U.S. lawmakers Tuesday criticized the Bush administration's plans to sell advanced fighter jets to Pakistan, saying the move could result in an arms race with India, derailing a two-year-old peace process, but experts were divided over the potential implications of the sale to Pakistani President Pervez Musharraf's government.
The Bush administration announced March 25 it will sell an unspecified number of F-16s to Pakistan, bringing to an end a two-decade-long dispute with the South Asian nation over the aircraft. In the late 1980s, Washington had agreed to sell 32 F-16s to Pakistan, but the former President Bush, the father of the current president, cancelled the deal following a dispute over Pakistan's nuclear program.
At the time of the announcement, the Bush administration also offered advanced fighter aircraft to India, Pakistan's arch rival with which Islamabad is now engaged in a peace process. The Bush administration has become close to India and at the news conference to announce the sales said it wanted to "help" the South Asian giant become a superpower.
Lawmakers asked Tuesday if the Bush administration's plans would not set off another arms race between two poor nations who have fought three wars since almost-simultaneous independence in 1947.
"The F-16 is for fighting India, not terrorists," said Rep. Dana Rohrabacher, R-Calif. "How can we in good conscience permit such a poor country that is without a healthcare or education system for its people spend money on a blue ribbon showoff weapon system like the F-16?"
Both Republicans and Democrats on the House Subcommittee on Asia and the Pacific asked why the sale of technologically advanced warplane was vital to a poor nation ruled by a military dictator. Rather than supplying Pakistan with enhanced weaponry, many lawmakers said the United States should be promoting democracy and telling Pakistan, a key U.S. ally in the war on terror, to focus on rooting out terrorist groups in the country.
"What do we get for setting aside our democratic principles, our concerns about nuclear proliferation, and showering Pakistan with military hardware?" asked Rep. Gary L. Ackerman, D-N.Y. "Why... we get cooperation on the global war on terror," he said sarcastically.
Appearing before the subcommittee, Christina Rocca, assistant secretary of State for South Asian Affairs, said Pakistan's leaders have "taken the steps necessary to make their country a key ally in the war on terrorism and to set it on the path to becoming a modern, prosperous and democratic state."
Rocca added: "It should be noted that with respect to the war on terror, Pakistan is saving American lives everyday."
Some experts who spoke before the panel said though Pakistan was a key ally, Washington needed to be wary of the country.
"Intelligence reports repeatedly assert that in the border area with Afghanistan, Taliban and al Qaeda remnants continue to find a safe haven, and often with the connivance of local Pakistani authorities," said Dana Robert Dillon, a senior policy analyst for the Heritage Foundation, a conservative Washington think tank.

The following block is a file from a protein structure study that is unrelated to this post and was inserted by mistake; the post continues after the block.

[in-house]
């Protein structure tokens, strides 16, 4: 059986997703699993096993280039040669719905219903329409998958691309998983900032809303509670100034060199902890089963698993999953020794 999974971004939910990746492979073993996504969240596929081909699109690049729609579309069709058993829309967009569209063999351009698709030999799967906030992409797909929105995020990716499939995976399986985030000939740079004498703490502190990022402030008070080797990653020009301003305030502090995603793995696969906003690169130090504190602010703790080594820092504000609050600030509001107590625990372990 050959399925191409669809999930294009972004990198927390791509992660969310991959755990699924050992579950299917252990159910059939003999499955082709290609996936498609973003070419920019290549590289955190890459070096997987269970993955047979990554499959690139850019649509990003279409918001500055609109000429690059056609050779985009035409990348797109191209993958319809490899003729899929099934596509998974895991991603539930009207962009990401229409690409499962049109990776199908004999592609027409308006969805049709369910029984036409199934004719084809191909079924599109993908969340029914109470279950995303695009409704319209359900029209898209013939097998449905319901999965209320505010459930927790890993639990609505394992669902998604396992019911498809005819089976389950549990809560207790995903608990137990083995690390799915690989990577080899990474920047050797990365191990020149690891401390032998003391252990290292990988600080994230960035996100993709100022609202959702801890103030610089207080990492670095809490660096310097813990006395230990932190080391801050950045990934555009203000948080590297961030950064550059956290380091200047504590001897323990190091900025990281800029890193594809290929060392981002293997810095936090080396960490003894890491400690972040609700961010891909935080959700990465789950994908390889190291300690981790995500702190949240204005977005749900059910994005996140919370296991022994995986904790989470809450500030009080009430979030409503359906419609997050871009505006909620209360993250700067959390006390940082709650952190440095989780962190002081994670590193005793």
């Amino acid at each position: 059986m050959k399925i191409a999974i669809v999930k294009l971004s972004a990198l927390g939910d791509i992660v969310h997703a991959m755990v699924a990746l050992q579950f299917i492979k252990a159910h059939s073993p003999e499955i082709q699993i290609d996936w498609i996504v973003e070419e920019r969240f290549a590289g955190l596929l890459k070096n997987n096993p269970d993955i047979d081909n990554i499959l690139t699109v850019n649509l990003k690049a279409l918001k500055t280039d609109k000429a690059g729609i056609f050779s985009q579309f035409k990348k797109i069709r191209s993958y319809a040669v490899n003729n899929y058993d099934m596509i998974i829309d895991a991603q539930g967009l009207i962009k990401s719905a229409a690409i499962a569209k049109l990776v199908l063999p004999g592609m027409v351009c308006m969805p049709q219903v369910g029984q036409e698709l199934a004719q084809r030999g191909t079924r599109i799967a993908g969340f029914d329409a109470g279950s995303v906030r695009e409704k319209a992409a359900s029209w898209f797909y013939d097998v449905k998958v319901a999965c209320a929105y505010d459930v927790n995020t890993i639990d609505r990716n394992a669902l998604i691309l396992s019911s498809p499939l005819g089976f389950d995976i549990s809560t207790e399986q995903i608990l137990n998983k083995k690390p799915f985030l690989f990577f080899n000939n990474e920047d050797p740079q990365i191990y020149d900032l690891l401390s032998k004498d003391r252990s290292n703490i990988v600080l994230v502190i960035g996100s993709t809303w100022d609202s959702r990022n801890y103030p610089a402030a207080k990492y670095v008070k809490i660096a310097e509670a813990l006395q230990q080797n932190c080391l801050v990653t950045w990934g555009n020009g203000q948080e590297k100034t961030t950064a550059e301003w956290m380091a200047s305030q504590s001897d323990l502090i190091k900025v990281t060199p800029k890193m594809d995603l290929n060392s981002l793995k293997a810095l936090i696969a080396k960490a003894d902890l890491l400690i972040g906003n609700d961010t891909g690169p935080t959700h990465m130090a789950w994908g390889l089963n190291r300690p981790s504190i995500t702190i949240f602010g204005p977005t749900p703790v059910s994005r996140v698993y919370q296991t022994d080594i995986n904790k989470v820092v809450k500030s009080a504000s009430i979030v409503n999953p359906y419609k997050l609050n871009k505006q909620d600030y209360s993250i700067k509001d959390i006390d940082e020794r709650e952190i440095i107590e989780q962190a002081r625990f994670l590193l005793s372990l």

Ackerman said he feared the worst if the United States went ahead with the sales, which have angered India.
"This is what is called an arms race," he said. "The leaders of Pakistan have come through coups and assassinations as much as they have through elections. There is no respect to India's democratic institution - this is not leading by example."
Indian Prime Minister Manmohan Singh, who is expected in Washington soon, is likely to raise the issue of the sales with the Bush administration, Indian news reports say.
Experts, however, downplay the likelihood of an arms race between the two nuclear-armed neighbors who came close to a fourth war two years ago before their current attempts at peace.
"Both sides understand that a conventional war could rapidly deteriorate into a nuclear exchange, my judgment is that the F-16's do not change this situation," said Stephen P. Cohen, a senior fellow in Foreign Policy Studies at the Brookings Institution, a centrist Washington think tank.
He said an arms race was a factor before the two nations acquired nuclear weapons in 1998.
Rep. Dan Burton, R-Ind., said it was not Washington's job to tell countries what they should or should not want to defend themselves. He noted India had expressed interest in buying similar warplanes from France and that it and Pakistan would advance their defense systems with or without U.S. sales. He added it would be more dangerous for these countries not to have sophisticated military capabilities.
"Weakness always encourages bullies - the biggest deterrent to bullies is to be strong enough that they won't be pushed around," said Burton.
Rocca said the sales would not affect stability in the region and noted it was equipment Pakistan needed.
"The sale meets Pakistan's legitimate defense needs, making Pakistan more secure without upsetting the current regional military balance," she said.
Those comments reflect the Bush administration stand that relations between the two sides are rapidly improving, an assessment not everyone shares. Cohen said he was concerned the administration was not paying enough attention to the prospect of a war between India and Pakistan.
"It seems to hope that the present India-Pakistan dialogue will flourish, leading to some kind of agreement on Kashmir and other outstanding disputes," he said, noting he was pessimistic about the situation.
The countries have for the past two years engaged in a series of political, cultural, sporting and diplomatic exchanges in a bid to solve all outstanding issues, including Kashmir, the Himalayan region they both claim. The arms sales, some lawmakers said, would add affect a fragile situation.
"I am not a person who thinks that peace comes at the end of a barrel," said Rep. Diane Watson, D-Calif. "We are adding to the aggressive behavior rather than addressing the social needs as a top priority."